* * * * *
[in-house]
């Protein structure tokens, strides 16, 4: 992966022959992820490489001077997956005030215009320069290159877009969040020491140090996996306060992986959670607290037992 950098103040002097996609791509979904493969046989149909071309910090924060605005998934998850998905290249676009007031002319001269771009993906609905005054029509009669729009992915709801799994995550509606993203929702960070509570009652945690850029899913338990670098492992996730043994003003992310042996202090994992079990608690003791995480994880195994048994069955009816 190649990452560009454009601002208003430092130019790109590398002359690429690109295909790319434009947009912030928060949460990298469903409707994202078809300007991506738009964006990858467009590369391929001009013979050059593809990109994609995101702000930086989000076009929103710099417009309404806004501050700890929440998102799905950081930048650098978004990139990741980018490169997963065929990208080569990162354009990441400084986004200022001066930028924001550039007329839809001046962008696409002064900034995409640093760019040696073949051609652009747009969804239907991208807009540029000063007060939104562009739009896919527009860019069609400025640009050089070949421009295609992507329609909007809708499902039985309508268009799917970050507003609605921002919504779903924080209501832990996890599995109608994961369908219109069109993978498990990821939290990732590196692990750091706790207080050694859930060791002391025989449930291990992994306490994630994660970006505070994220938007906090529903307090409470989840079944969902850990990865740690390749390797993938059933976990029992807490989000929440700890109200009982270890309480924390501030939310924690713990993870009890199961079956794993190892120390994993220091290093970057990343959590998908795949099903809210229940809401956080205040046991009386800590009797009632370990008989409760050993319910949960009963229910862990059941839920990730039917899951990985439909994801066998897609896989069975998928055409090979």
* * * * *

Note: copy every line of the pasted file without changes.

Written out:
[in-house]
């Protein structure tokens, strides 16, 4: 992966022959992820490489001077997956005030215009320069290159877009969040020491140090996996306060992986959670607290037992 950098103040002097996609791509979904493969046989149909071309910090924060605005998934998850998905290249676009007031002319001269771009993906609905005054029509009669729009992915709801799994995550509606993203929702960070509570009652945690850029899913338990670098492992996730043994003003992310042996202090994992079990608690003791995480994880195994048994069955009816 190649990452560009454009601002208003430092130019790109590398002359690429690109295909790319434009947009912030928060949460990298469903409707994202078809300007991506738009964006990858467009590369391929001009013979050059593809990109994609995101702000930086989000076009929103710099417009309404806004501050700890929440998102799905950081930048650098978004990139990741980018490169997963065929990208080569990162354009990441400084986004200022001066930028924001550039007329839809001046962008696409002064900034995409640093760019040696073949051609652009747009969804239907991208807009540029000063007060939104562009739009896919527009860019069609400025640009050089070949421009295609992507329609909007809708499902039985309508268009799917970050507003609605921002919504779903924080209501832990996890599995109608994961369908219109069109993978498990990821939290990732590196692990750091706790207080050694859930060791002391025989449930291990992994306490994630994660970006505070994220938007906090529903307090409470989840079944969902850990990865740690390749390797993938059933976990029992807490989000929440700890109200009982270890309480924390501030939310924690713990993870009890199961079956794993190892120390994993220091290093970057990343959590998908795949099903809210229940809401956080205040046991009386800590009797009632370990008989409760050993319910949960009963229910862990059941839920990730039917899951990985439909994801066998897609896989069975998928055409090979």